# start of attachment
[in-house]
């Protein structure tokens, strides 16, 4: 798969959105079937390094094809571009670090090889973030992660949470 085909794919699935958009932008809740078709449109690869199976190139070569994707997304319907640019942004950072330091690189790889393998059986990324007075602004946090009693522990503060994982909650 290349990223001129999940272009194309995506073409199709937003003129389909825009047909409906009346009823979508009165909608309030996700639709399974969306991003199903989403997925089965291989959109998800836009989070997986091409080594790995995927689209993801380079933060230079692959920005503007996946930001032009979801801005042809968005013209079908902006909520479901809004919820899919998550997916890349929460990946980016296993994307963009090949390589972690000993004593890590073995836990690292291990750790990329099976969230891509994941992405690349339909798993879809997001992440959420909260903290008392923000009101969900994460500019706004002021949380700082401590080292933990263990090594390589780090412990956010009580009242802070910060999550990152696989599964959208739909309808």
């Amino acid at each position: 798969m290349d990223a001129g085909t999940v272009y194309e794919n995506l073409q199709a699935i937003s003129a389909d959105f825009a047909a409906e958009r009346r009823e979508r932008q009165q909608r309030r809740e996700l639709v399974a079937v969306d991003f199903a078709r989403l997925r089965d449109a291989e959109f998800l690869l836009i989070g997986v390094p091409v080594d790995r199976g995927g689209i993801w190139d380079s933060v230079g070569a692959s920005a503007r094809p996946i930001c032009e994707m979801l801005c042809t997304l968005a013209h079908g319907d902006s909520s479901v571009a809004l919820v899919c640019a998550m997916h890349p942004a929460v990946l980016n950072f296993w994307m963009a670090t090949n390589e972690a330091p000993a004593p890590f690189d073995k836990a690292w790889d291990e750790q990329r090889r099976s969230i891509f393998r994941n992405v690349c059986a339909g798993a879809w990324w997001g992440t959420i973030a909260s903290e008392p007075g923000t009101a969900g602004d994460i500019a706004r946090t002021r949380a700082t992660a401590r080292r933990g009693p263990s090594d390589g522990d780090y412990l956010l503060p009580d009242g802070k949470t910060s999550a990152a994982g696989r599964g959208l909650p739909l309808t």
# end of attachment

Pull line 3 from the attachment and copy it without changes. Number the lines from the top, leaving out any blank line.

């Amino acid at each position: 798969m290349d990223a001129g085909t999940v272009y194309e794919n995506l073409q199709a699935i937003s003129a389909d959105f825009a047909a409906e958009r009346r009823e979508r932008q009165q909608r309030r809740e996700l639709v399974a079937v969306d991003f199903a078709r989403l997925r089965d449109a291989e959109f998800l690869l836009i989070g997986v390094p091409v080594d790995r199976g995927g689209i993801w190139d380079s933060v230079g070569a692959s920005a503007r094809p996946i930001c032009e994707m979801l801005c042809t997304l968005a013209h079908g319907d902006s909520s479901v571009a809004l919820v899919c640019a998550m997916h890349p942004a929460v990946l980016n950072f296993w994307m963009a670090t090949n390589e972690a330091p000993a004593p890590f690189d073995k836990a690292w790889d291990e750790q990329r090889r099976s969230i891509f393998r994941n992405v690349c059986a339909g798993a879809w990324w997001g992440t959420i973030a909260s903290e008392p007075g923000t009101a969900g602004d994460i500019a706004r946090t002021r949380a700082t992660a401590r080292r933990g009693p263990s090594d390589g522990d780090y412990l956010l503060p009580d009242g802070k949470t910060s999550a990152a994982g696989r599964g959208l909650p739909l309808t």